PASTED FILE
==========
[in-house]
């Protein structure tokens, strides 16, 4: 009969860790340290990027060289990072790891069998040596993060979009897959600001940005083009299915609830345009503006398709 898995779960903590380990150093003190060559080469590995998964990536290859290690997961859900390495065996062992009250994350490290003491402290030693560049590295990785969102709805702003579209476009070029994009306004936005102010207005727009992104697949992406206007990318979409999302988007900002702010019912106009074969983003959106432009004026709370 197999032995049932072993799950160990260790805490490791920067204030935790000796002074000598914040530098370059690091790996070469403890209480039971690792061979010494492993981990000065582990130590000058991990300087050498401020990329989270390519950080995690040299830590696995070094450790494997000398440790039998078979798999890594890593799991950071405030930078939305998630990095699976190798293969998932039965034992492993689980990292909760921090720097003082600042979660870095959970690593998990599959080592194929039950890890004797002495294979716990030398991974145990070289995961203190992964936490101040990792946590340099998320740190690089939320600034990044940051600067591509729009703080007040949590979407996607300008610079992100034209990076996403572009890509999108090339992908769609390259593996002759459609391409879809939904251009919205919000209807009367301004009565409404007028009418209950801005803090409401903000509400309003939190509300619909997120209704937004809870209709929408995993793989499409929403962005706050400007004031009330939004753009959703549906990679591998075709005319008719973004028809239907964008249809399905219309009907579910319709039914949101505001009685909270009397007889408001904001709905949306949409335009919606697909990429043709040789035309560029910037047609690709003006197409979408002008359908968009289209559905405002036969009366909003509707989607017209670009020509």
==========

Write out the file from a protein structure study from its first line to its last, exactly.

[in-house]
């Protein structure tokens, strides 16, 4: 009969860790340290990027060289990072790891069998040596993060979009897959600001940005083009299915609830345009503006398709 898995779960903590380990150093003190060559080469590995998964990536290859290690997961859900390495065996062992009250994350490290003491402290030693560049590295990785969102709805702003579209476009070029994009306004936005102010207005727009992104697949992406206007990318979409999302988007900002702010019912106009074969983003959106432009004026709370 197999032995049932072993799950160990260790805490490791920067204030935790000796002074000598914040530098370059690091790996070469403890209480039971690792061979010494492993981990000065582990130590000058991990300087050498401020990329989270390519950080995690040299830590696995070094450790494997000398440790039998078979798999890594890593799991950071405030930078939305998630990095699976190798293969998932039965034992492993689980990292909760921090720097003082600042979660870095959970690593998990599959080592194929039950890890004797002495294979716990030398991974145990070289995961203190992964936490101040990792946590340099998320740190690089939320600034990044940051600067591509729009703080007040949590979407996607300008610079992100034209990076996403572009890509999108090339992908769609390259593996002759459609391409879809939904251009919205919000209807009367301004009565409404007028009418209950801005803090409401903000509400309003939190509300619909997120209704937004809870209709929408995993793989499409929403962005706050400007004031009330939004753009959703549906990679591998075709005319008719973004028809239907964008249809399905219309009907579910319709039914949101505001009685909270009397007889408001904001709905949306949409335009919606697909990429043709040789035309560029910037047609690709003006197409979408002008359908968009289209559905405002036969009366909003509707989607017209670009020509």